Robert Lewandowski scored the opening goal in the 2012 European Championship as co-hosts Poland settled for a draw against Greece. Hours later, Russia set the tournament for Group A with a 4-1 victory against the Czech Republic.
Poland may regain its footing after the draw. The squad features forward Lewandowski, midfielder Jakub Blascykowski and defender Lukasz Piszczek, all key players in Borrussia Dortmund’s Bundesliga triumph.
Greece pulled a major upset by winning the tournament in 2004, but is the weakest team in this tournament. The Czech Republic has neither the sufficient firepower up front nor a disciplined enough defense to get much further.
Meanwhile, Russia showed all of the discipline that the Czechs lacked. Its defense was well organized, its midfield effective and its offense comfortable. The Russians look unlikely to break under pressure, and may repeat their 2008 feat of reaching the semifinals, or do better.
Group A is easily the tournament’s weakest, but Group B is by far the most difficult. Consider Denmark, a decent team with a solid qualification record for major tournaments and rising young players such as Simon Kjaer and Christian Poulsen.
Ordinarily, Denmark would be favorites to at least progress to the next stage. Here, the Danes are faced with three formidable opponents.
Germany is considered by many to be the favorite, World Cup finalists Netherlands have a strong defense that recently acquired an equally tough attack, while Portugal is blessed with Cristiano Ronaldo, the best player headed into the tournament.
Watch out for the Germany versus the Netherlands derby on June 13. Though the Germans won this fixture 3-0 last November, expect a narrower score line. The Dutch have a strong team, and this defeat does not show their true potential.
Portugal may have a strong attack, boasting the likes of Ronaldo and Nani, but the rest of the team is not nearly up to standard. There is no strong creative influence in midfield, nor a powerful right back. Questions remain over the goalkeeper. Passage to the quarterfinals will be an uphill struggle.
Group C will open on Sunday with one of the most highly anticipated group stage games, Spain versus Italy. Spain reaches the Euro Cup amidst injuries and slipping standards.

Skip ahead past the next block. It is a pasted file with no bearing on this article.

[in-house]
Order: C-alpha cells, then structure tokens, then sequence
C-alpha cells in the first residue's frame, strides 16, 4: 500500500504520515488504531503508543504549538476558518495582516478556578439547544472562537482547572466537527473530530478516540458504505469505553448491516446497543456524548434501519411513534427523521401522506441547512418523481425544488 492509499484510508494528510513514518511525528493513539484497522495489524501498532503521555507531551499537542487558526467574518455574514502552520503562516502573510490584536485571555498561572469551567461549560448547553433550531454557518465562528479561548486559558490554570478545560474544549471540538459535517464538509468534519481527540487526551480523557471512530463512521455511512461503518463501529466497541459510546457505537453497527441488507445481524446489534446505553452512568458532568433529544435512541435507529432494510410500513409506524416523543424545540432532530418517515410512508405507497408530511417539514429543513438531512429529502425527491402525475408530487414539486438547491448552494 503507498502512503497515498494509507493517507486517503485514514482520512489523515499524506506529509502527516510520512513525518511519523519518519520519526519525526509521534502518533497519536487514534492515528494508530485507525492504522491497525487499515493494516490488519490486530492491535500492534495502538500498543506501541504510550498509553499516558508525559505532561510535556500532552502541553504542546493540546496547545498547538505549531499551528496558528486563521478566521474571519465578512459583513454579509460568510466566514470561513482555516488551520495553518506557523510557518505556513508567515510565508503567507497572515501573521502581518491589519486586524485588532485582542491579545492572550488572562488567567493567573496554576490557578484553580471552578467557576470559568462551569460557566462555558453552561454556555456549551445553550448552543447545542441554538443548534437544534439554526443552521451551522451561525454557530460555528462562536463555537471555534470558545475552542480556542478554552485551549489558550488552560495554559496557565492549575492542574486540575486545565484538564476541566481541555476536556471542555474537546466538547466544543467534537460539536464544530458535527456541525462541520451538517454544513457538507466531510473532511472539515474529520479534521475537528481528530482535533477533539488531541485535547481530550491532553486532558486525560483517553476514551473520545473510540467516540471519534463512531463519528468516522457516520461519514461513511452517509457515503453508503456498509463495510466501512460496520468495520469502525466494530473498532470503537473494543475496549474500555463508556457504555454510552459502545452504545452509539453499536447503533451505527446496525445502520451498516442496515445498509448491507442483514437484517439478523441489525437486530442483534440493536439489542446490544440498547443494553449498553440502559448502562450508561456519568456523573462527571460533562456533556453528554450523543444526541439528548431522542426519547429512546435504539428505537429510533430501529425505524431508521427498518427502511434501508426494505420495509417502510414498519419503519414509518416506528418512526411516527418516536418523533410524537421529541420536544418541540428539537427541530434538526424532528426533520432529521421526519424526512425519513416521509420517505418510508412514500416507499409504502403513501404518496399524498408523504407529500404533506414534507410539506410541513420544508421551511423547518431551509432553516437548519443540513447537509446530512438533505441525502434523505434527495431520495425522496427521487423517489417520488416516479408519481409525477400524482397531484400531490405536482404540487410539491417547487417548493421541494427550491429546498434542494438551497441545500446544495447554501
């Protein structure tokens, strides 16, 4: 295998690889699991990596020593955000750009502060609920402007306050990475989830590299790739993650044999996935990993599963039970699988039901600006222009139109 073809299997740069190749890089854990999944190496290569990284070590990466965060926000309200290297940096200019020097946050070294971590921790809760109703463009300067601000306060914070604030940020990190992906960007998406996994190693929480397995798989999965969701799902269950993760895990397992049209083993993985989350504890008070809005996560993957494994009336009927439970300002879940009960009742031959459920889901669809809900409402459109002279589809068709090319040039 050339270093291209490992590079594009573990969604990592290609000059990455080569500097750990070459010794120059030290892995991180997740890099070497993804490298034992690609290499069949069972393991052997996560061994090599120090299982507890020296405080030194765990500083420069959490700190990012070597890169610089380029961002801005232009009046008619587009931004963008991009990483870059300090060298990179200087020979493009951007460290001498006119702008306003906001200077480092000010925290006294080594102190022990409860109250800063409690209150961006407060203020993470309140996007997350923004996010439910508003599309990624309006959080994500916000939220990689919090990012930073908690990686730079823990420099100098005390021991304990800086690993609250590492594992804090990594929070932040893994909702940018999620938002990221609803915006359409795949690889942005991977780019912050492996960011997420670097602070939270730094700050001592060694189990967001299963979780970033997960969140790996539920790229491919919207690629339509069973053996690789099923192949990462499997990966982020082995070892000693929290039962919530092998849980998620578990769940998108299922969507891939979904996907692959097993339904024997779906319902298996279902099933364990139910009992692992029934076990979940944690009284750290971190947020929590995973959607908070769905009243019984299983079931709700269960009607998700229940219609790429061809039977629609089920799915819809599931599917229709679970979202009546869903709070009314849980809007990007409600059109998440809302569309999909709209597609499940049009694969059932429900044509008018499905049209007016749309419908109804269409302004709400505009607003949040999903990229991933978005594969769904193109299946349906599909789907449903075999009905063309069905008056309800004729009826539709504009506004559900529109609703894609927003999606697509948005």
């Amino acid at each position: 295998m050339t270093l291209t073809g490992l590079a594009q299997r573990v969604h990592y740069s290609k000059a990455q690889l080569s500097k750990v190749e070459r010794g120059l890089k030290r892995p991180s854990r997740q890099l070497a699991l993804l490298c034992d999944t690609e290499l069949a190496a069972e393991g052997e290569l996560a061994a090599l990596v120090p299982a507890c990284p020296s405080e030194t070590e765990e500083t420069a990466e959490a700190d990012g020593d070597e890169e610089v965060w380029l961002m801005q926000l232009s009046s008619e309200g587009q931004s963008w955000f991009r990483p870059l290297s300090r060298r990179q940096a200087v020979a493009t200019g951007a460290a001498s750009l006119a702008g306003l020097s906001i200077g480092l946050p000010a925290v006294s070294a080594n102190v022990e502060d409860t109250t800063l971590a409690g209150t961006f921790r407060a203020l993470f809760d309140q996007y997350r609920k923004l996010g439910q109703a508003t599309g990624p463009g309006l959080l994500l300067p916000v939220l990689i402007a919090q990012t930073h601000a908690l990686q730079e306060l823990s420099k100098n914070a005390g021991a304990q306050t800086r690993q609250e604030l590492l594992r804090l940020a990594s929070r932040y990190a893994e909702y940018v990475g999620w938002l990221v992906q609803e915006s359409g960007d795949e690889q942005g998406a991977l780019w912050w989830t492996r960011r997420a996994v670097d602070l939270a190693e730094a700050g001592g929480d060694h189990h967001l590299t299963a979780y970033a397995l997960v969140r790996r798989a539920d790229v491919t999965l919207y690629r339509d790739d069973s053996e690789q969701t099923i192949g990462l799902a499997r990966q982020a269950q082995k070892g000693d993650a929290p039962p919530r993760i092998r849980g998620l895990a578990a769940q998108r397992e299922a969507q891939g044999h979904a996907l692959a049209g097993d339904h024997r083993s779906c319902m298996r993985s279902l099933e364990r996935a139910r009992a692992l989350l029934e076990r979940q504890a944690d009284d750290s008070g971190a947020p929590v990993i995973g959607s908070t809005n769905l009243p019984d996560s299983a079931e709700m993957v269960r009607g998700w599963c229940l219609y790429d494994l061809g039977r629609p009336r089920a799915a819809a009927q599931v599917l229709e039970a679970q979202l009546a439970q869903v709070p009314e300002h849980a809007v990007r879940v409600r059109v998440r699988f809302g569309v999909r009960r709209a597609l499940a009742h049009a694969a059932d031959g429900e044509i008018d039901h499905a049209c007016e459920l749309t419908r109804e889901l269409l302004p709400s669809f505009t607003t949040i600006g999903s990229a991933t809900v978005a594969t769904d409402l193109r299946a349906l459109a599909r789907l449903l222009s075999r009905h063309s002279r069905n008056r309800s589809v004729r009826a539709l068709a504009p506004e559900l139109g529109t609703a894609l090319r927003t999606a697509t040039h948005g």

This is trivial compared with the cloud overshadowing Italy. With the country in the midst of a match-fixing scandal, the police searched the Italians' training camp, and Domenico Criscito could not participate because of accusations. And Prime Minister Monti suggested the entire team withdraw.
Moreover, Ireland coach Giovanni Trapattoni, an Italian, has never lost to his home country. Ireland and Croatia will hope to spring a surprise, but the odds are not on their side.
Ireland is reliant on players from the English second division, while their star player Robbie Keane plays for Los Angeles Galaxy, of Major League Soccer. This tells you all you need to know about their chances against Spain, whose squad is studded with Barcelona and Real Madrid players.
Croatia is recovering from the loss of forward Ivica Olic. The effect of his injury is wildly over-rated. He is an aging player who is a substitute at Bayern Munich. Striker Nikica Jelavic, who had an explosive impact at Premier League side Everton, is someone to watch.
In Group D, the French are wildly optimistic after a 21-match long unbeaten run. They will face England, Ukraine, and Sweden. Les Bleus are itching to get back into the fight without supremely unpopular coach Raymond Domenech.
The new man in charge, Laurent Blanc, has built a new team over the past two years. In contrast, England manager Roy Hodgson has had two games to build a team.
Questionable personnel picks have led many observers to suspect that Hodgson is not taking into account the players’ form. Manchester United defensive mainstay Rio Ferdinand was excluded, while Stewart Downing, who hasn’t had a season of England appearance within memory, found his place.
Sweden will hope to be carried by Zlatan Ibrahimovic, while Ukraine will rely on its host status. This barely hides the fact that Ukraine’s squad is based almost entirely at home. Few players have any experience in the top leagues, with Bayern Munich’s Anatoliy Tymoschuk a notable exception.
Still, the Euro Cup has always been the venue where the strong stumble and the weak triumph. Let’s see how much that changes over the coming weeks.